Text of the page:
• variant-duo.css – The CSS file, also called the stylesheet. This is the file that defines how the content in the HTML file is presented when viewed in a web browser.
  • sample1.jpg – The only image used in the template, a wide photo (980×250 pixels) showing flowers that is used as the header image in the template design. It is displayed through a line of code in the HTML file.

With the template unpacked to your computer, you can browse it by opening it in your web browser. When you start working with the template, you will be editing these files and preview all changes through the web browser. It isn’t until at a later stage when the template has been modified into a complete website that it will be published to the web, so when viewing the template in the browser you are only looking at your local files for now.

Third step: Finding software to edit the template

As explained in the first part of this series, there are many ways to build a website – even when you have decided to use a website template as your starting point. For editing a template on your own computer, there are two different kinds of editors that you can use.

The first kind is the visual HTML editor that opens up the template in a similar way as a web browser does but allows you to edit the content. Visual editors are often called WYSIWYG editors (“What You See Is What You Get”), which means that you see the entire template design while the code that forms the design and creates the structure of the content is not shown. Using a visual editor is a simple way to edit a website template, and many visual editors include website templates to give website builders a quick start. One such example is Style Master (a commercial editor available for Windows and Mac, costs $59.99), which includes a number of my templates. Another example is the free NVU editor (freeware available for Windows, Linux and Mac).

The second kind, which is the kind I will use in this tutorial, is the code editor. Unlike a visual editor which displays the design, a code editor shows the HTML and CSS code that websites are made up from. The code is basically only plain text so any text editor can be used to edit it. But specialized code editors include tools that make editing easier, for example by giving different parts of the code different colors to make it easier to see what you are editing. Learning to edit the code directly is not as easy as using a visual editor, but it gives you full control and a greater understanding of how the web works. And by using a website template as a starting point you don’t need to know what all parts of the code does, so you can learn things in small steps. I will be using a freeware code editor called Notepad++ (available for Windows only) in this tutorial, but there are editors with similar functionality for all operating systems such as Smultron for Mac and BlueFish for Linux (both are free).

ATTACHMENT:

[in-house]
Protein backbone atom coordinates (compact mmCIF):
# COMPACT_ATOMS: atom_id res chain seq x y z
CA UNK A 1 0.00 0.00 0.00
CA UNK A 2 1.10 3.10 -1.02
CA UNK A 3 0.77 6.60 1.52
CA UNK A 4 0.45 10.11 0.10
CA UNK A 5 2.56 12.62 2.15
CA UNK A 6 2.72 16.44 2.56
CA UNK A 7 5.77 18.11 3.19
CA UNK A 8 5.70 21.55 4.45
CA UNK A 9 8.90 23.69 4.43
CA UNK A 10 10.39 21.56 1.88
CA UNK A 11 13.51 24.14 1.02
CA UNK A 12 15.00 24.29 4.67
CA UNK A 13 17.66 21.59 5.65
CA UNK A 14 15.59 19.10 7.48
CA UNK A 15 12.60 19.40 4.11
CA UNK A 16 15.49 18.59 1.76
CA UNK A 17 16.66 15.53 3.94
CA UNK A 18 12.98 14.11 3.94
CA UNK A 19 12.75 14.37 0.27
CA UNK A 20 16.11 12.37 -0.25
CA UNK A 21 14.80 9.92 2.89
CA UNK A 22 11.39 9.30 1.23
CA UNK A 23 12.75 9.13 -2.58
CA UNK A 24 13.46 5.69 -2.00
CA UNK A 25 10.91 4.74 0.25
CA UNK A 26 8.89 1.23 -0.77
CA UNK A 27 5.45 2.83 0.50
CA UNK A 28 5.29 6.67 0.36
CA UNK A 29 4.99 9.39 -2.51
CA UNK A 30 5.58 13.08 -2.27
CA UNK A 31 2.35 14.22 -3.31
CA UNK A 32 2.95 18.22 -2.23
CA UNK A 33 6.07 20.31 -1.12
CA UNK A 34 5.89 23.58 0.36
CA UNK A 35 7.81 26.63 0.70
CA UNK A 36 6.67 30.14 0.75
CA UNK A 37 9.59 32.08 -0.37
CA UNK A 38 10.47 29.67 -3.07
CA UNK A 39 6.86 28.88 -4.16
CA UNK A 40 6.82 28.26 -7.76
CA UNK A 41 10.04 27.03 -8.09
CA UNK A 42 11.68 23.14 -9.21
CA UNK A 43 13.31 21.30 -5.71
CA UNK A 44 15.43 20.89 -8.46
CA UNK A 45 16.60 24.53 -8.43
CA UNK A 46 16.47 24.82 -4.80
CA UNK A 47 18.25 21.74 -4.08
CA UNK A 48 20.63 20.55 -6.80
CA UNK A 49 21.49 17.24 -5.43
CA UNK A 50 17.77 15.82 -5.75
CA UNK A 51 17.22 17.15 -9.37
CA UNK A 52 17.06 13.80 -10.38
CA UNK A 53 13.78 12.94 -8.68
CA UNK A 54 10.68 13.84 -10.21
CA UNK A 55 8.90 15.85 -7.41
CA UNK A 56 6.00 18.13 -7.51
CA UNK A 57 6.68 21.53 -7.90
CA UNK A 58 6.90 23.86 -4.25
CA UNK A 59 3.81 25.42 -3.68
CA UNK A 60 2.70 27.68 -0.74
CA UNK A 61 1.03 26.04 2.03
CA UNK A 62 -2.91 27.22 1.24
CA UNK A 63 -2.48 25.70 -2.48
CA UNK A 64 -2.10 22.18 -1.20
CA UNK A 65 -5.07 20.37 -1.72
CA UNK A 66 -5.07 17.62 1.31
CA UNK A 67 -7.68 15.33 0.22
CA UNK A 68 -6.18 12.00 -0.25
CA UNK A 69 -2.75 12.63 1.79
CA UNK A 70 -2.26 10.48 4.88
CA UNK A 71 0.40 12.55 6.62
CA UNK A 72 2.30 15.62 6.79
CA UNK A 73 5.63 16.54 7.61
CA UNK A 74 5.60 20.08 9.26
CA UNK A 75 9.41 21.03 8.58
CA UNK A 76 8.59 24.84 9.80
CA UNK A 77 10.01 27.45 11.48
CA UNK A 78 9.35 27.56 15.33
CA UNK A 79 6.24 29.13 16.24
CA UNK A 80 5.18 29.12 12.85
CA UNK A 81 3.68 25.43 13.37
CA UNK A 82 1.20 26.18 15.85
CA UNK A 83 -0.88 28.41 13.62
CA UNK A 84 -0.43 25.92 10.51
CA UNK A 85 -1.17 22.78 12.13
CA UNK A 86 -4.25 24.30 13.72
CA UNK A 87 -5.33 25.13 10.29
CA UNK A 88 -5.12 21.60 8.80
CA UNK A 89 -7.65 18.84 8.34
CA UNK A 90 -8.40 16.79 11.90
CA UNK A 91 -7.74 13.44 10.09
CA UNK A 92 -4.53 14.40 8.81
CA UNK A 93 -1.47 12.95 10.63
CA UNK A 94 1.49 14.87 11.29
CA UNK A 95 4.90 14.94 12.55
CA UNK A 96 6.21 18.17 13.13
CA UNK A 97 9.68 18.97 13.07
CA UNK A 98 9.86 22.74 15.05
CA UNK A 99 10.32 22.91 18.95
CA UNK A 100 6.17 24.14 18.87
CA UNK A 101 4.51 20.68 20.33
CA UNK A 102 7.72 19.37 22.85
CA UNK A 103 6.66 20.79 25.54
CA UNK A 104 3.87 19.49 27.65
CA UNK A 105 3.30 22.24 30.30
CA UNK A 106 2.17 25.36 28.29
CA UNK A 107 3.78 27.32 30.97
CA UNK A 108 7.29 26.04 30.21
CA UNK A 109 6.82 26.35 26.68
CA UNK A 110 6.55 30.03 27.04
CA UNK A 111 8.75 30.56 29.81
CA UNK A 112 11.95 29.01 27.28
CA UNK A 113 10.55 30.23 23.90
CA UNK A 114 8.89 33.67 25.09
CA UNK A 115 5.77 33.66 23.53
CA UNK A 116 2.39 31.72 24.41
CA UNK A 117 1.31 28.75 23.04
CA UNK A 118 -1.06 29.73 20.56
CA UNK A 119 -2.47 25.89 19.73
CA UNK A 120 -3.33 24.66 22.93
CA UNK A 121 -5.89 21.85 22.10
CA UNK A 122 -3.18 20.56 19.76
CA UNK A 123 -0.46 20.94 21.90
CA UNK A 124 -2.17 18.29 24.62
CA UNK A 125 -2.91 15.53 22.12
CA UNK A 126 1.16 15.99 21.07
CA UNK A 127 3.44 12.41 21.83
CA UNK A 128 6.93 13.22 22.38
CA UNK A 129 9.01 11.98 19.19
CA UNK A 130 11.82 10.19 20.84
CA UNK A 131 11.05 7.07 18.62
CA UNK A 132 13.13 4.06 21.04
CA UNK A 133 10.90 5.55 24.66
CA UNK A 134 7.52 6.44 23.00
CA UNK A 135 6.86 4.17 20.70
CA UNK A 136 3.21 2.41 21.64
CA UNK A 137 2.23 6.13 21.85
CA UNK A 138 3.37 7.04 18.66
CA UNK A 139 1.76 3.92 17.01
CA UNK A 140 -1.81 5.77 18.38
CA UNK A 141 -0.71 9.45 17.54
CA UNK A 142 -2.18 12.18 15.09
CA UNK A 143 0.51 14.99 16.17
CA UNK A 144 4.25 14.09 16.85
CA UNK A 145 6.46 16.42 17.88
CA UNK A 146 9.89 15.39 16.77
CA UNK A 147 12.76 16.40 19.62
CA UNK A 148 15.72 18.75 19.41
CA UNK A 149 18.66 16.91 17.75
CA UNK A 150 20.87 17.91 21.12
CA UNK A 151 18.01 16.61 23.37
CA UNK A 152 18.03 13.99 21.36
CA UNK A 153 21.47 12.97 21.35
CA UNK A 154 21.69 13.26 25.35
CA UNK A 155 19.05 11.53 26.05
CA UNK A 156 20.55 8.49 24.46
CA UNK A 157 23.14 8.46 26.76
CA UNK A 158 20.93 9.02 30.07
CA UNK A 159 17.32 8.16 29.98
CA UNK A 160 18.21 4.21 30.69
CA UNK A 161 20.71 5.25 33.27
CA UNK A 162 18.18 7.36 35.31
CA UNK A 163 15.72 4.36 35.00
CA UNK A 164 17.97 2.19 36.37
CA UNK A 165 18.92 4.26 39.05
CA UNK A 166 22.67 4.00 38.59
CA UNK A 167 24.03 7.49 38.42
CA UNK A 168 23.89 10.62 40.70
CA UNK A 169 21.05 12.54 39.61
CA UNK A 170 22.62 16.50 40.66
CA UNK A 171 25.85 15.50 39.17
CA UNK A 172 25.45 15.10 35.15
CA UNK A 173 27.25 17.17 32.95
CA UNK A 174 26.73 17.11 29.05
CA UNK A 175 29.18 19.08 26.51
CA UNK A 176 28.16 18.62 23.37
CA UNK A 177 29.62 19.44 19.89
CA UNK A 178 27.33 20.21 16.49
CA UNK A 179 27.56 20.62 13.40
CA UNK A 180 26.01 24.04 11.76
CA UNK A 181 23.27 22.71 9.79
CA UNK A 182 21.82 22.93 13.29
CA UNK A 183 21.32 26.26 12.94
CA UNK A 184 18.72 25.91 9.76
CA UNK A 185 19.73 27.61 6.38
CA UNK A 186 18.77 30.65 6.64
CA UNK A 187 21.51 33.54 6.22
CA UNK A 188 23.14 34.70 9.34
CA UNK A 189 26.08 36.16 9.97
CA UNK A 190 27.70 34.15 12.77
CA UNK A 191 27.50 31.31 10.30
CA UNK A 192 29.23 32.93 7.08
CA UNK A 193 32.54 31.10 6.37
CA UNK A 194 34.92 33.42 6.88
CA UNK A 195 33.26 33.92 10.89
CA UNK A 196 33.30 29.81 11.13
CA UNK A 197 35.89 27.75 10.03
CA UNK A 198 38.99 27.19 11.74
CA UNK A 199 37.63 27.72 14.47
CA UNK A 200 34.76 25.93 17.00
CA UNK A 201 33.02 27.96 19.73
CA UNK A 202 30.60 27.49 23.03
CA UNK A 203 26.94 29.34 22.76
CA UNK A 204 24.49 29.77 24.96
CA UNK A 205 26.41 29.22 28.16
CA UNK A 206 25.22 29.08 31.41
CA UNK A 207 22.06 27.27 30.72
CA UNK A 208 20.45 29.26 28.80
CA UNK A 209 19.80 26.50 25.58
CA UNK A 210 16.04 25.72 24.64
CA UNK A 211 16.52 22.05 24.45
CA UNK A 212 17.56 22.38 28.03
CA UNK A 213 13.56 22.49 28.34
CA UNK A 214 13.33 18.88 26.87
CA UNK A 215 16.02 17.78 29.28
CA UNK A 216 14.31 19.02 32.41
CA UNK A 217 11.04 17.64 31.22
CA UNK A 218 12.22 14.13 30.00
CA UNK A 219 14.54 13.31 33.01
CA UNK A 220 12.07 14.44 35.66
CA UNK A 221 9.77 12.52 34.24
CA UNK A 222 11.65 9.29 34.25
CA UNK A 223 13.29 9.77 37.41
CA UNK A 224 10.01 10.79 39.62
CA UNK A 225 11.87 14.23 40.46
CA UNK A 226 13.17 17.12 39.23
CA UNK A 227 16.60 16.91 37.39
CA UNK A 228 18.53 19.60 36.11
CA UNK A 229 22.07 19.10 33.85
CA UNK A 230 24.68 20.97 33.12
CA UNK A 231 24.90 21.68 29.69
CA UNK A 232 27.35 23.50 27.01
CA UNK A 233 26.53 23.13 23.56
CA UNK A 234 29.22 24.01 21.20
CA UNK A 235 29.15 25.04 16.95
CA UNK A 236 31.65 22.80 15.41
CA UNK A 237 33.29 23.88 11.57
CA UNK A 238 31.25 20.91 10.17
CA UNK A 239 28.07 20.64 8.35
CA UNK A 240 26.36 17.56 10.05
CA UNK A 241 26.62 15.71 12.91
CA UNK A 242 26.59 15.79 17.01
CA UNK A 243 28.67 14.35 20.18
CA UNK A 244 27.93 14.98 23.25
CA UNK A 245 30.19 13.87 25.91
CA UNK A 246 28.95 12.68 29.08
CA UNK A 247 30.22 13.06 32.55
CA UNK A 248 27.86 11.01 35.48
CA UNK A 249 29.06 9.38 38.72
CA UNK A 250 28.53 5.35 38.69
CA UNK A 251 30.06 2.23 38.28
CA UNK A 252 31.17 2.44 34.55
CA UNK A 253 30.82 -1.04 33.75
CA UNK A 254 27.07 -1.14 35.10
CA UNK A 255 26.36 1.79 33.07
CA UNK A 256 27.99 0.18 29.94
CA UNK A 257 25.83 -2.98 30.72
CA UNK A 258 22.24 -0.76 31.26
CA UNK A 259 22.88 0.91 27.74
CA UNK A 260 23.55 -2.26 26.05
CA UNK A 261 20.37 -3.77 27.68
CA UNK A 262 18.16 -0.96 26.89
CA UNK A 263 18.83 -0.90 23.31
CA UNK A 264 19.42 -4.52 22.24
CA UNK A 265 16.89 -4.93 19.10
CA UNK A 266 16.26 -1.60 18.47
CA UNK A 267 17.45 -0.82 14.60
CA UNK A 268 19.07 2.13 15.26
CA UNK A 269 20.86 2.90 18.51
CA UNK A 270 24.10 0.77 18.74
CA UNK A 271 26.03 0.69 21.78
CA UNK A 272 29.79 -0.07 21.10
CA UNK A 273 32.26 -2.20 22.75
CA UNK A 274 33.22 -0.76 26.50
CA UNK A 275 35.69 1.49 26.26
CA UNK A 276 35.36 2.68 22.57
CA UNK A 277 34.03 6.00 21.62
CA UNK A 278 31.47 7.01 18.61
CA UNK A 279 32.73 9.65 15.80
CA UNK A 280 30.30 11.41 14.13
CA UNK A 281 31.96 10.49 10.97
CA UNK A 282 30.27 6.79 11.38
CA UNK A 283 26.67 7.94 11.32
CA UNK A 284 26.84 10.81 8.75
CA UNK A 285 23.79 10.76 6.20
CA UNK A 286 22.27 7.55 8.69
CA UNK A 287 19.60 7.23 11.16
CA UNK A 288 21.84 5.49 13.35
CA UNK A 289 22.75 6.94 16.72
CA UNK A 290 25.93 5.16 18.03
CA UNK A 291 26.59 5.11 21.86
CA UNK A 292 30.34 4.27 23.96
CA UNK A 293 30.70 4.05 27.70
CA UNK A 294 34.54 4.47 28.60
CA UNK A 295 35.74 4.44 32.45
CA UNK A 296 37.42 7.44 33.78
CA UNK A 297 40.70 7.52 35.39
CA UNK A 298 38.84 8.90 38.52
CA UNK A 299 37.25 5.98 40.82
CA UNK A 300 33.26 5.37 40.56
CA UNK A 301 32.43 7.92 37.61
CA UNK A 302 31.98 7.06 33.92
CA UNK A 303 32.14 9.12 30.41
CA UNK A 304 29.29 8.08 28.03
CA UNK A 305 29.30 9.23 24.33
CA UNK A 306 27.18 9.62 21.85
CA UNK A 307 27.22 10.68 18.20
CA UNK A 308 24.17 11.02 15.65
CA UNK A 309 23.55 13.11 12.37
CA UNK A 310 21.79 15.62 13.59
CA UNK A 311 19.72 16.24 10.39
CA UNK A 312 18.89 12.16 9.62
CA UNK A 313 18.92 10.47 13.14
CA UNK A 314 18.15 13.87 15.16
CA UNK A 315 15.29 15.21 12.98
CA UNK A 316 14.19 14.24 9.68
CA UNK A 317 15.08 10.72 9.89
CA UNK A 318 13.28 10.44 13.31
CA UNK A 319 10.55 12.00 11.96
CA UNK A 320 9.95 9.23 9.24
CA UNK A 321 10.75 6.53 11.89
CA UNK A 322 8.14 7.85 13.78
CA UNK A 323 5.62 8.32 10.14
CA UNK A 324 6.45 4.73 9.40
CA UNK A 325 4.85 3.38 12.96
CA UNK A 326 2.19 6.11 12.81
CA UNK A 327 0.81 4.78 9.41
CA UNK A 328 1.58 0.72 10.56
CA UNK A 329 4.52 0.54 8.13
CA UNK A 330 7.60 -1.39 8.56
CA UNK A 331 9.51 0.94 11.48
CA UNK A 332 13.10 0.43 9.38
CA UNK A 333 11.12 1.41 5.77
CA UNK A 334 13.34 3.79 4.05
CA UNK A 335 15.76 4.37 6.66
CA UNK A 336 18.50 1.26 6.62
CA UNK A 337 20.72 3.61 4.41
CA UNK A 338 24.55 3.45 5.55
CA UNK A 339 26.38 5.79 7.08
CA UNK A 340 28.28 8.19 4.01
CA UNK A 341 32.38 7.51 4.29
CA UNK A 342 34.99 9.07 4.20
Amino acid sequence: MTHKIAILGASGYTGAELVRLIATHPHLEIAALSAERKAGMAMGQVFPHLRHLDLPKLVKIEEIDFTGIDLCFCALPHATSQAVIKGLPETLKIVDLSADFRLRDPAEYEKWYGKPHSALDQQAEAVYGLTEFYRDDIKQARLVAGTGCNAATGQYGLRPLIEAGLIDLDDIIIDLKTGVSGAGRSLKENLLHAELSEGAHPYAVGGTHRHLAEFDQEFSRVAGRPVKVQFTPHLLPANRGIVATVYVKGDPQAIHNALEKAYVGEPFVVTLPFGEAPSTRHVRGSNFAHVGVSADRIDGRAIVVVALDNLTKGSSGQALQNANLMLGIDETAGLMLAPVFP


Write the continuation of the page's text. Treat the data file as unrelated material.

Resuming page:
This is what Notepad++ looks like when index.html and variant-duo.css are opened in the program (click to see a larger version):

There are also editors which allows editing in both WYSIWYG mode and in the code itself. For further reading about editors I recommend Wikipedia’s List of HTML editors and the HTML editor article which also explains why code editors give more control over the result. If you have any questions regarding editors, write them in a comment to this post and I will do my best to answer.

Moving on…

Continue to part 3 where the structure of HTML is explained and where the code editing starts…

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This article was written by Andreas Viklund

Web designer, writer and the creative engine behind this website. Author of most of the free website templates, along with some of the WordPress themes.


LivOctober 27, 2010 at 14:53Reply

Tank you for introducing me to this world! I have already unpacked, opened up my eyes and taken my first few steps into this fantastic new world. I mean that both literally and in a metaphorical sense.

I have also, quite empressed with myself actually, already managed to do some successfull editing all on my own! It makes me eager to learn more, realising it is not impossible to use a template in creating a website for a total beginner like me.


XAQUITOOctober 27, 2010 at 21:15Reply

Good job, Andreas. Please, keep using this two words: “For example”. It’s the best way to understand and know what is being done, especially when a novice who reads.

MackOctober 28, 2010 at 11:39Reply

Andreas Please keep this going can’t wait for next Tutorial, i really like your templates
thanks for putting the effort in to make them, learning as i go.

GaryNovember 3, 2010 at 19:02Reply

Really good stuff, Andreas. I especially like that I’m not having to plow through this in Swedish!! Looking forward to Part 3 – soon I hope?

cheapwebdesignNovember 9, 2010 at 22:31Reply

Really helpful information, thank you so much, looking forward to more topics.

cheapwebdesignNovember 9, 2010 at 22:31Reply

Really helpful information, thank you so much, looking forward to more topics.

cheapwebdesignNovember 9, 2010 at 22:31Reply

Really helpful information, thank you so much, looking forward to more topics.

loverichNovember 14, 2010 at 05:19Reply

Thank you I get new idea from your topic i ‘ll try to edit my template thank for ideas so i can lean a lot more and develop my skill.

AlNovember 14, 2010 at 23:54Reply